In the past, coral conservationists focused their efforts on protecting reefs from direct environmental threats such as land-based pollution and damaging fishing practices. These efforts continue, but as coral reefs face increasingly dire threats, conservationists are turning toward more proactive approaches.
Large areas of forests in our country are vulnerable to drought, fires and disease. When forests are heavily damaged, there are well-known local impacts: drier soils, stronger winds, increased erosion, loss of shade and loss of habitat.
Philadelphia, America’s fifth largest city, has struggled with storm water runoff problems since the days of Benjamin Franklin. The city’s numerous streams that run into the Schuylkill and Delaware Rivers were eventually covered with brick arches or cemented into underground sewers. The network of underground-to-riverfront outfalls through increasingly-larger pipes is pretty much how all U.S. cities have been coping with storm water for over 200 years.
Rising temperatures, drought, pests and diseases are moving north into the U.S. heartland and are increasingly posing a threat to the wheat crop. An insect called the Hessian fly is reducing crop yields by 10% a year in the Midwest. Average temperatures in the Midwest have risen by 2 degrees since 2000, and periods of time between rainfalls is lengthening. Conditions in some areas of the Midwest are getting to be more like those in the Middle East.
Tourism is a significant contributor to global gross domestic product. Furthermore, it is growing at an annual rate of 4%, more than many other economic sectors. There are many places around the world where it is the largest industry. But until recently, there really wasn’t very good information about its carbon footprint.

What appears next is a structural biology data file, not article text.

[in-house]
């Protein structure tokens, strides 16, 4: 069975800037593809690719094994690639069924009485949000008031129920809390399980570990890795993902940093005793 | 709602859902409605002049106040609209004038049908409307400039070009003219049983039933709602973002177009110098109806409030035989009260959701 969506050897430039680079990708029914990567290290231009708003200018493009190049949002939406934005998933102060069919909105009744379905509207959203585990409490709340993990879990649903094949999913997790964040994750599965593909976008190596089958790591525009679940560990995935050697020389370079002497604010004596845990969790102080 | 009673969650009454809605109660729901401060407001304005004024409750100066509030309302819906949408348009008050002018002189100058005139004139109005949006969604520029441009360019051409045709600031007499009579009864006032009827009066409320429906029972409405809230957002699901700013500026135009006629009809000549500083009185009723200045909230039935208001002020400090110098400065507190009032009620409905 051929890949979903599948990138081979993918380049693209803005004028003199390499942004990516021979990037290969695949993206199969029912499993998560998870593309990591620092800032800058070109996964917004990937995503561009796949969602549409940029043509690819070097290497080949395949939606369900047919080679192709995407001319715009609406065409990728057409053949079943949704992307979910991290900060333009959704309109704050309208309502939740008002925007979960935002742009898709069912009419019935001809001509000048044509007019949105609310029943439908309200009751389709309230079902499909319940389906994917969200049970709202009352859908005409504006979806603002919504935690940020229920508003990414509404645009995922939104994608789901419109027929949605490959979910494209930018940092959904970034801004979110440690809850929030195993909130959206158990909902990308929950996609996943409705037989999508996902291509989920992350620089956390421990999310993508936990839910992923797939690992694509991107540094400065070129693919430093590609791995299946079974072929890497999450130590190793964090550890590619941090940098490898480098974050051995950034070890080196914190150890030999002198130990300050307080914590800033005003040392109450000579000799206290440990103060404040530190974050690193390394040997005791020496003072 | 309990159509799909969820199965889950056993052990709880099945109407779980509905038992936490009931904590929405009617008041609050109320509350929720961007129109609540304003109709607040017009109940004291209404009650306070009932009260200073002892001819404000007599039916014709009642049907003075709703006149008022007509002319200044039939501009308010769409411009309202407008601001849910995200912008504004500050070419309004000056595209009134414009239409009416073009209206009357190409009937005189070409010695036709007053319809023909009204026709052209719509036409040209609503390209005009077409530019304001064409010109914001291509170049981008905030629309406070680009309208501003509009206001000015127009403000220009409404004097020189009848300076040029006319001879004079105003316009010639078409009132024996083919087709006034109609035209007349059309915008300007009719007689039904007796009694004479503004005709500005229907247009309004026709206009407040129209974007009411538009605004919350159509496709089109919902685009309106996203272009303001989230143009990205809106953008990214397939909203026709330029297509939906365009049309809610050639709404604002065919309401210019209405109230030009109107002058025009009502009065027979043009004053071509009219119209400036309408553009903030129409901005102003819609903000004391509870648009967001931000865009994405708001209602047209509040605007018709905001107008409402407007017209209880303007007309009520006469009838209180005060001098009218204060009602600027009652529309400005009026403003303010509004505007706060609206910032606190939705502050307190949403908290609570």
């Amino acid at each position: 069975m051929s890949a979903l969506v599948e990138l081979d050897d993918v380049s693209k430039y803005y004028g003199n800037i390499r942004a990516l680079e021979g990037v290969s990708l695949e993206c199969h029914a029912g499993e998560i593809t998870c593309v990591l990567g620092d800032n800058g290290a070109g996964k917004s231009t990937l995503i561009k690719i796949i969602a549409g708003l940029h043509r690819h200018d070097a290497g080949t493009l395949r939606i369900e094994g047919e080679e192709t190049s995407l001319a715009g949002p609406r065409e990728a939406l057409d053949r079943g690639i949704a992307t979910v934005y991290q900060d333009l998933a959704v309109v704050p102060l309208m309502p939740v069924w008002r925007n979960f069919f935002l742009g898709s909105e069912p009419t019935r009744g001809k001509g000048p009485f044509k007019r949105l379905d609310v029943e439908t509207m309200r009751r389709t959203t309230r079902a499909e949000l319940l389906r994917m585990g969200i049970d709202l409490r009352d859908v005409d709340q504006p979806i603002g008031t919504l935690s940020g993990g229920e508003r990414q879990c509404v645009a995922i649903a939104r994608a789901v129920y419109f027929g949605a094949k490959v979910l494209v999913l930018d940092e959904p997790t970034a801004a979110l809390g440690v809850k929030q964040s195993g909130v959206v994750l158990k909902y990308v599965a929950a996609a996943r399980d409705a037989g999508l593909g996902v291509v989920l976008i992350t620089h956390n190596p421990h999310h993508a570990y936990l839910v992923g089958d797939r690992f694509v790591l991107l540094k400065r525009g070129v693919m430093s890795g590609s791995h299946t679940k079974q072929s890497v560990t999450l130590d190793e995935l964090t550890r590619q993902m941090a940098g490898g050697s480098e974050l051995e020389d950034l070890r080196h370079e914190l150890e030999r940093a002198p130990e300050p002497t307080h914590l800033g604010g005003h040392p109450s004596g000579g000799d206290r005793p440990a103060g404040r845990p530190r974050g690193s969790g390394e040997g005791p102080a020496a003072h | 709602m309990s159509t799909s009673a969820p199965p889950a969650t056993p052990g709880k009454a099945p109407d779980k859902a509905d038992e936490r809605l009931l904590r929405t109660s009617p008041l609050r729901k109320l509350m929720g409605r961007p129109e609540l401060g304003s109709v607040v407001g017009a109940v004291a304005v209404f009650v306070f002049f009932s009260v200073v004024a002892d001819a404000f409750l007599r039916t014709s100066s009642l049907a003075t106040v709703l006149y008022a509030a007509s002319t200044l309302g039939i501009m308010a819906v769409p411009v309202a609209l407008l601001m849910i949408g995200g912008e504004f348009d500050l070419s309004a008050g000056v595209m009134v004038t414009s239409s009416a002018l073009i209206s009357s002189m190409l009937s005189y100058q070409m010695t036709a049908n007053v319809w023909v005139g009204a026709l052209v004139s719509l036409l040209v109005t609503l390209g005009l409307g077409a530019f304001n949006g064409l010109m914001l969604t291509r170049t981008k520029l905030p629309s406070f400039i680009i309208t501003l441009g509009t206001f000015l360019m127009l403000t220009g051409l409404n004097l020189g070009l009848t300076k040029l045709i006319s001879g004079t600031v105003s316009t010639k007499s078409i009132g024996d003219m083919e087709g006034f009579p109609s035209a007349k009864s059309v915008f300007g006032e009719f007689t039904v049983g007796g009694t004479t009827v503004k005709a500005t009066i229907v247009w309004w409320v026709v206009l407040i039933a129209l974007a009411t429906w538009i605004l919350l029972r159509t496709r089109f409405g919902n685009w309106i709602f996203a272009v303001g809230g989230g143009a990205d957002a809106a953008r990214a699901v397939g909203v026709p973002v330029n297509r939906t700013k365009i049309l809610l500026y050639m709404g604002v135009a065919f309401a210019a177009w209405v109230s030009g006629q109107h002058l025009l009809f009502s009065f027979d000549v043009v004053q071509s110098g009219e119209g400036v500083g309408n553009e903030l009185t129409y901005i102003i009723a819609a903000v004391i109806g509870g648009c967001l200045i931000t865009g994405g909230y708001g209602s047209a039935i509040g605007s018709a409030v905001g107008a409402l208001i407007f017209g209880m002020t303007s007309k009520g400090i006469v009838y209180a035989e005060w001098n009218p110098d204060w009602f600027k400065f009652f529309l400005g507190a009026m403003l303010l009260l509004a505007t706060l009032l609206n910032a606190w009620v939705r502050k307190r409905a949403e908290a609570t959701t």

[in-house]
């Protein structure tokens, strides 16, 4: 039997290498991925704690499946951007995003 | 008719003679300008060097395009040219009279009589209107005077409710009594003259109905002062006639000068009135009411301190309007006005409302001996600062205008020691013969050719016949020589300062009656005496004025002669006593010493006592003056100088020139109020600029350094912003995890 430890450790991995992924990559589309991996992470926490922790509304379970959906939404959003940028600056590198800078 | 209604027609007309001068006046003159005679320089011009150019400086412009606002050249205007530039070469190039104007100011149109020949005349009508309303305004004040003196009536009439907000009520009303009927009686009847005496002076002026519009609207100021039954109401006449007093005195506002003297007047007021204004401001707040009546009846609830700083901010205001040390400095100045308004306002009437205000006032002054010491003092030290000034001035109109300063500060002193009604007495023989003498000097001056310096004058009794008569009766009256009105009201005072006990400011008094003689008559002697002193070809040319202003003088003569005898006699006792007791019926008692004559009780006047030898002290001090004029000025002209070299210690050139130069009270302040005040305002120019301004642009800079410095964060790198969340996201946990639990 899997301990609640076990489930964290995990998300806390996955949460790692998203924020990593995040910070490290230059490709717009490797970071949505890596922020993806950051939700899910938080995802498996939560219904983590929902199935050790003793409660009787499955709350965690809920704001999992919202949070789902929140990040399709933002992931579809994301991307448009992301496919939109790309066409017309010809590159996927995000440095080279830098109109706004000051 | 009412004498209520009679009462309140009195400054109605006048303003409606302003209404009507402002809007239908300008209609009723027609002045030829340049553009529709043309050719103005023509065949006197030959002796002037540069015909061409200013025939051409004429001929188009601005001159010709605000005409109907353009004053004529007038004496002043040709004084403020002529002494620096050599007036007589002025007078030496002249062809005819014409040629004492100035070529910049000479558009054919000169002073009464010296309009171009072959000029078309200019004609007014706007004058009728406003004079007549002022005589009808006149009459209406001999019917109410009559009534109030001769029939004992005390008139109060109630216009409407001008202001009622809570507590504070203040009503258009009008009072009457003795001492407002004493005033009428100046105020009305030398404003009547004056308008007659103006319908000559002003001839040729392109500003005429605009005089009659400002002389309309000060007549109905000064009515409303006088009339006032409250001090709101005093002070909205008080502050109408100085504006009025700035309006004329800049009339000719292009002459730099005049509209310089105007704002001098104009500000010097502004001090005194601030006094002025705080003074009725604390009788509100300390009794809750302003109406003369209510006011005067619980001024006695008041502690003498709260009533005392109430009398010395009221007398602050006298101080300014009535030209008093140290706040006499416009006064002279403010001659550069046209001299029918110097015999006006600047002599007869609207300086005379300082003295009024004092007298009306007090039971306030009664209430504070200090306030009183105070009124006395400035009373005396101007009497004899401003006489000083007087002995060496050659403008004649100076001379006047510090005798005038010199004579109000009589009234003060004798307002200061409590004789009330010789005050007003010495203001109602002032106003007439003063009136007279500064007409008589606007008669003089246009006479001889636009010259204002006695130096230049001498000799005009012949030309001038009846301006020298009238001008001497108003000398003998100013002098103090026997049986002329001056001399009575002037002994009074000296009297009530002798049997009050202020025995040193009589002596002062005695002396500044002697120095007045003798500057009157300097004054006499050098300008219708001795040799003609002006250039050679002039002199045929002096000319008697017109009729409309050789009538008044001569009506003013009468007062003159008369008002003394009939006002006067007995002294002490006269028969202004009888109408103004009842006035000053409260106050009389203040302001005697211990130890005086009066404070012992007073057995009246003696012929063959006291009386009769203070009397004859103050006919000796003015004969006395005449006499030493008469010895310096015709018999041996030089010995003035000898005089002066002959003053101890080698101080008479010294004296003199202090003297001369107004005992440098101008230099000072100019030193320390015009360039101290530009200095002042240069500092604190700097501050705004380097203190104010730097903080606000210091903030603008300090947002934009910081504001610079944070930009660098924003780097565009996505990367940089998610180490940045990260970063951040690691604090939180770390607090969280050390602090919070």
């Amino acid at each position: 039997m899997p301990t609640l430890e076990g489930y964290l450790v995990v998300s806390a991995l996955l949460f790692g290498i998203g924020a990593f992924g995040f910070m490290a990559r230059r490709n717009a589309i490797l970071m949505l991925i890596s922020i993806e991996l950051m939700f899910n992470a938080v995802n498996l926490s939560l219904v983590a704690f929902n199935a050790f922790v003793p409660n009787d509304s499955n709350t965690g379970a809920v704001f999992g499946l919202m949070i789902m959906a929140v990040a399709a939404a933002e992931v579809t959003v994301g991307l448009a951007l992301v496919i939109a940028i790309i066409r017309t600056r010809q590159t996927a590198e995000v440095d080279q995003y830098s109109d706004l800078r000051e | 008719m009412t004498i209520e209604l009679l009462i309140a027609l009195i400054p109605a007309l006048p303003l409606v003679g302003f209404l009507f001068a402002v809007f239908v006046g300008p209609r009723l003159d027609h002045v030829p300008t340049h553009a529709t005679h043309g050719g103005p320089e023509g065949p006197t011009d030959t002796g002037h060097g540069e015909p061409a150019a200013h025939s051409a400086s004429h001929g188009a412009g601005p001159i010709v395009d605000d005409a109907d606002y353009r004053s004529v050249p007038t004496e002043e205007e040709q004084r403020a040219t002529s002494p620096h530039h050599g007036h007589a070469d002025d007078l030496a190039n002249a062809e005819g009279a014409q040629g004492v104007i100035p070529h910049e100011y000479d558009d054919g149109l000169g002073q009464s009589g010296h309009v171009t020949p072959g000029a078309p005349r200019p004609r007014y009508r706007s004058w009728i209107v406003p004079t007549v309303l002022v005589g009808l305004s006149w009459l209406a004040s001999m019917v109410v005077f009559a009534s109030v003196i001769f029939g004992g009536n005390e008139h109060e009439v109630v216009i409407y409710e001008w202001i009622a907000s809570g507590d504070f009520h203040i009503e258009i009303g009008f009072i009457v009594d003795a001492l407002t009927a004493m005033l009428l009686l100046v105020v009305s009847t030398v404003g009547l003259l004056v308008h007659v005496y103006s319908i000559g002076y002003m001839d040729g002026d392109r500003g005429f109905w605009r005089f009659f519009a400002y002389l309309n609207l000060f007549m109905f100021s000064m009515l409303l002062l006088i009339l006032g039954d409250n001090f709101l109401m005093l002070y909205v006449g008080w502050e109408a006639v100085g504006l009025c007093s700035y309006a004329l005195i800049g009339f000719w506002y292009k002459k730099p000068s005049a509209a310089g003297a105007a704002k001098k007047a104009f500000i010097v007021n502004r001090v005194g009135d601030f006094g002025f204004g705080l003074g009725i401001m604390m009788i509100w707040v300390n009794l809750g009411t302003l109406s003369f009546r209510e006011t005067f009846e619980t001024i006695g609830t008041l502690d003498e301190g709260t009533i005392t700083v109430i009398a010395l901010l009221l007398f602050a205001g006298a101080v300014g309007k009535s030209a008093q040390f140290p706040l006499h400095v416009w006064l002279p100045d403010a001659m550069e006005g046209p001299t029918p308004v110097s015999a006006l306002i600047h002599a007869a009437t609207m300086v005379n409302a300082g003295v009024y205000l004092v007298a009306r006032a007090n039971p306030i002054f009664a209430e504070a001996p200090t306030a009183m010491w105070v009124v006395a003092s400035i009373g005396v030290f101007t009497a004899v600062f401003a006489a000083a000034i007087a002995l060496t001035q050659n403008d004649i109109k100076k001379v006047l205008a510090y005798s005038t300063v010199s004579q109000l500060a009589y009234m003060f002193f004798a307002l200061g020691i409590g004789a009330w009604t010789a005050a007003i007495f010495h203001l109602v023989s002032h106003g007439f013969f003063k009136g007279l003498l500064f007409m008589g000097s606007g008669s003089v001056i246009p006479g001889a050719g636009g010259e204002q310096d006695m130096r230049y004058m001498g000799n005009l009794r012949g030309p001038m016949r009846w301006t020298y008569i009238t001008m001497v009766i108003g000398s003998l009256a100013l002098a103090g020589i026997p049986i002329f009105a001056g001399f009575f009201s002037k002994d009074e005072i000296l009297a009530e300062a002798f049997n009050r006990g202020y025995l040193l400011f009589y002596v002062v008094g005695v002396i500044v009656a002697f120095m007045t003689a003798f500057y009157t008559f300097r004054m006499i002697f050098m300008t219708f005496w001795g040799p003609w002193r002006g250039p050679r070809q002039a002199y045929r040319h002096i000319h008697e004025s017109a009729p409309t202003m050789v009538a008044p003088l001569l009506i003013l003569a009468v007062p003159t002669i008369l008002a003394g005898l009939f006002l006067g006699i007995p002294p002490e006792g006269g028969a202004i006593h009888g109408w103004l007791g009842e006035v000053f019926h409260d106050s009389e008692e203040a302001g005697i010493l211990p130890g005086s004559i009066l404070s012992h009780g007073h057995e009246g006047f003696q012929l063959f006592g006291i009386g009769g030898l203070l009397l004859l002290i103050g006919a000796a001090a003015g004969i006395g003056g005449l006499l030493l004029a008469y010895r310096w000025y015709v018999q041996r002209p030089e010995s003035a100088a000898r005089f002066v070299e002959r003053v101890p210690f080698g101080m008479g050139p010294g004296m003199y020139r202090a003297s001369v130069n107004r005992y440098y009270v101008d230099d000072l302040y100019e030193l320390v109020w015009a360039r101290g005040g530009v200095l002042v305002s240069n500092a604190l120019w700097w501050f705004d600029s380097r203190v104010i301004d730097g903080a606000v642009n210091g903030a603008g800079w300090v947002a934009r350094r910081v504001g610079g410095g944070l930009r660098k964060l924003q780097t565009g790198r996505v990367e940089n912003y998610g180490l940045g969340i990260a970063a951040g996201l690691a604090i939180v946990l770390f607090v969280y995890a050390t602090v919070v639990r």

U.S. automakers have always been reluctant partners in the nation’s efforts to reduce air pollution and improve fuel efficiency. There have been struggles for decades between the carmakers and the government in setting Corporate Average Fuel Economy (or CAFÉ) standards. During the Obama administration, some of the most demanding fuel economy and emissions standards were mandated.
Automated cars are coming, but they face many challenges in sharing the roads with human drivers. The on-board sensors in these cars are very effective in many ways, but they cannot see around corners or see through buses or trucks. They won’t know if six cars ahead, someone has slammed on their breaks leading to a chain-reaction collision. Of course, human drivers have the same problems.
According to a new report by the International Renewable Energy Agency, more than half a million new jobs were generated by the renewable energy industry last year, an increase of 5.3% when compared with 2016. The total number of people working in the renewables sector – which includes large hydropower facilities – has now exceeded 10 million people worldwide.
The climate is warming. The average global temperature is going up year after year, bringing about significant changes to weather around the world. But the fact is that these changes don’t always lead to warmer weather. And ordinary variations in local weather can also go in either direction.